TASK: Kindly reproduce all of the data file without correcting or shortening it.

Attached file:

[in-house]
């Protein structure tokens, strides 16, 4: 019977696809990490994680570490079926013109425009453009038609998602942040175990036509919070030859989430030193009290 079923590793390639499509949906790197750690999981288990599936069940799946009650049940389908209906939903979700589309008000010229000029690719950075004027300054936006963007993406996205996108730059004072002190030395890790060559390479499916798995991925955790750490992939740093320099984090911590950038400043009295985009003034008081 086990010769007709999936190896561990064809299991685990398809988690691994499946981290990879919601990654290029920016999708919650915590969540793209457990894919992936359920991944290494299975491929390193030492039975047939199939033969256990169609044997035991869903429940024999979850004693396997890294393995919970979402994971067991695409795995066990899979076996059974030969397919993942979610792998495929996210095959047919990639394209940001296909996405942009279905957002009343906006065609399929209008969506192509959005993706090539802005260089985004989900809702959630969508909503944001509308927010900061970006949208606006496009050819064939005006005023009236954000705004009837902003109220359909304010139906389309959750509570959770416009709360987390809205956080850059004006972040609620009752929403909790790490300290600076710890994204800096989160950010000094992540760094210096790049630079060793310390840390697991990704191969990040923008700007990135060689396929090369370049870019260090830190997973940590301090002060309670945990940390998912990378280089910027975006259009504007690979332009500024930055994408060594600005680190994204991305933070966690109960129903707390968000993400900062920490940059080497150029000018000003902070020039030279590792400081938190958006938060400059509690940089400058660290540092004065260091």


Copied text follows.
[in-house]
């Protein structure tokens, strides 16, 4: 019977696809990490994680570490079926013109425009453009038609998602942040175990036509919070030859989430030193009290 079923590793390639499509949906790197750690999981288990599936069940799946009650049940389908209906939903979700589309008000010229000029690719950075004027300054936006963007993406996205996108730059004072002190030395890790060559390479499916798995991925955790750490992939740093320099984090911590950038400043009295985009003034008081 086990010769007709999936190896561990064809299991685990398809988690691994499946981290990879919601990654290029920016999708919650915590969540793209457990894919992936359920991944290494299975491929390193030492039975047939199939033969256990169609044997035991869903429940024999979850004693396997890294393995919970979402994971067991695409795995066990899979076996059974030969397919993942979610792998495929996210095959047919990639394209940001296909996405942009279905957002009343906006065609399929209008969506192509959005993706090539802005260089985004989900809702959630969508909503944001509308927010900061970006949208606006496009050819064939005006005023009236954000705004009837902003109220359909304010139906389309959750509570959770416009709360987390809205956080850059004006972040609620009752929403909790790490300290600076710890994204800096989160950010000094992540760094210096790049630079060793310390840390697991990704191969990040923008700007990135060689396929090369370049870019260090830190997973940590301090002060309670945990940390998912990378280089910027975006259009504007690979332009500024930055994408060594600005680190994204991305933070966690109960129903707390968000993400900062920490940059080497150029000018000003902070020039030279590792400081938190958006938060400059509690940089400058660290540092004065260091």